Jakarta. In the army romance movie "Jelita Sejuba: Loving a National Hero," Indonesian actress Putri Marino is posed with the challenge of portraying a girl from Natuna, Riau Islands, in three stages of life: adolescence, marriage and motherhood.
Putri told the Jakarta Globe after the press screening at Epicentrum XXI in South Jakarta on Tuesday (03/04) that her character, Sharifah or Ipah, is complex. Sharifah starts off as a naive, cheerful girl – quite similar to Lala in "Posesif" ("Possessive"), the role that won her the Citra Award for Best Leading Actress last year.
Both Sharifah and Lala experience their first love in their respective movies – Sharifah to a noble serviceman, and Lala to a sweet schoolmate who turns out to be abusive.
"Sharifah is a girl from Natuna, while Lala is a girl from Jakarta. They are both naive; they both have never fallen in love before," Putri said.
Sharifah and her friends Hasna (Abigail) and Rohani (Mutiara Sofya) are portrayed as innocent, happy and always joking with each other. Putri said the three of them decided to make the characters that way, though, in reality, the Natuna girls she met are generally more reserved.
"All they [Sharifah and her friends] think about is what they're currently doing, their friends, their dreams, things like that. I was able to incorporate Lala's character into the young Sharifah in high school, but I had to cut off the character when Sharifah became a wife," Putri added.
As Sharifah gets married, there is a visible change from being cheerful to contemplative, especially because she has to face separation from her on-screen husband, Jaka (Wafda Saifan Lubis), for months when he is posted outside Natuna.
Putri only recently got married to actor Chicco Jerikho, so she did not know how to act as a wife at the time "Jelita Sejuba" was filmed. She spent a month being coached on how to be a Natuna girl, including how to speak in a Malay accent and dance Malay-style, as well talking to as many people as possible about being a wife.
She consulted members of the Army Wives Association (Persit) about how they felt when their husbands were called for duty, but they were not the only role models.
"I dug up as much information as I could about being a wife – about what it's like to be a housewife. I also referenced my mom, how she became a housewife whose part was to be a genuine wife and sincerely serve her husband," Putri said.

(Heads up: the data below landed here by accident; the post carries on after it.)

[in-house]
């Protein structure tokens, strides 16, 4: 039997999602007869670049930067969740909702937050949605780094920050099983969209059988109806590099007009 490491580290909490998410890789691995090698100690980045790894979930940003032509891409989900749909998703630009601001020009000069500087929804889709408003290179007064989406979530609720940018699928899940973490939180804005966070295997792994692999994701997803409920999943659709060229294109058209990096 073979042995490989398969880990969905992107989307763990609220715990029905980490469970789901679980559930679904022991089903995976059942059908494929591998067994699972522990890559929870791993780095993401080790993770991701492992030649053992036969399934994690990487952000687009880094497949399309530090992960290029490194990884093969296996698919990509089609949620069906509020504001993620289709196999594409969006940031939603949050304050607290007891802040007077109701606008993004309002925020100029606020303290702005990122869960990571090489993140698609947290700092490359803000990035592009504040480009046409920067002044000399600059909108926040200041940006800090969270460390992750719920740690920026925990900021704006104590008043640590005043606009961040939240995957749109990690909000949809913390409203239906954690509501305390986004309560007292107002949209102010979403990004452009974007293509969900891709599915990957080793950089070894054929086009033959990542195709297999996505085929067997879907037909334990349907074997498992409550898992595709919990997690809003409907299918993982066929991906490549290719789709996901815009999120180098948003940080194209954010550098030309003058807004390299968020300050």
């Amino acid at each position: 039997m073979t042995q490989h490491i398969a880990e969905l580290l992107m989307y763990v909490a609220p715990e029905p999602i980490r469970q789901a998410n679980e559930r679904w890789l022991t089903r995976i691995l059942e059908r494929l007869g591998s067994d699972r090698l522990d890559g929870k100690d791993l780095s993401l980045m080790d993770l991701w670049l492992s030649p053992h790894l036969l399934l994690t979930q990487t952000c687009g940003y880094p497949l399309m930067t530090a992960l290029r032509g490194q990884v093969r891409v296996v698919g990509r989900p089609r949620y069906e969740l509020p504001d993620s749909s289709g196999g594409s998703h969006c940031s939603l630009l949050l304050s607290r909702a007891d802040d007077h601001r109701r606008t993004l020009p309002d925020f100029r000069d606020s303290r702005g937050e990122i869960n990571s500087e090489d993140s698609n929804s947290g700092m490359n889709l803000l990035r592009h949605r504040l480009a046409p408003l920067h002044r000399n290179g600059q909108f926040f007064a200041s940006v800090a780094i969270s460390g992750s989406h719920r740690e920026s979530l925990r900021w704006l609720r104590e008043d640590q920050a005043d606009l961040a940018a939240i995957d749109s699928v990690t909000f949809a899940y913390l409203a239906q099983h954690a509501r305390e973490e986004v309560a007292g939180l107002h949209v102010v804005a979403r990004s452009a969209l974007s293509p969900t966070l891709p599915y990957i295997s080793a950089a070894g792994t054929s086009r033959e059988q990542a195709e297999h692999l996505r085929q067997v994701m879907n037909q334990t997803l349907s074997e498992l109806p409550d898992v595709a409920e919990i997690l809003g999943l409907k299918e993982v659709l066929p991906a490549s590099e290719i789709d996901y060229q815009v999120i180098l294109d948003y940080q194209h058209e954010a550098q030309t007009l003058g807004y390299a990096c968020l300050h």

The challenge was raised when she had to play a mother raising her son, Andika (Yukio), alone and had to console him when the father was continuously absent.
But the main obstacle was having to jump between scenes. Since the scenes were not shot chronologically, Putri had to shift from being a teenager to a newlywed, to a mother each day.
Moreover, Putri only had a six-month break after "Posesif," so her previous role was getting in the way.
"It was difficult in the beginning because Lala's character stuck with me. It was my first film and it was hard to let go," she said.
Yayu Unru, a senior theater actor who plays her father in both "Posesif" and "Jelita Sejuba," helped her overcome that problem.
"The most important thing is how we accept the roles given to us. We have to be sincere and open ourselves to the characters and deliver according to what the director wants," Putri said.
Despite the challenges, Putri said she enjoyed filming in Natuna because "it's a full package," meaning a hidden paradise full of good food, people and culture.
"It's quiet. It's still untouched by crowds. It has many beaches, but they're still clean. The people I met were also very kind. Maybe it's because they are not used to newcomers. So they were super excited to see newcomers. 'Oh, there are people visiting our place.' They are very kind," said the former host of the television show "My Trip My Adventure."
"I think it's Indonesia's treasure," she added.
After "Jelita Sejuba," Putri's next film is "Sultan Agung," set to be released late this year.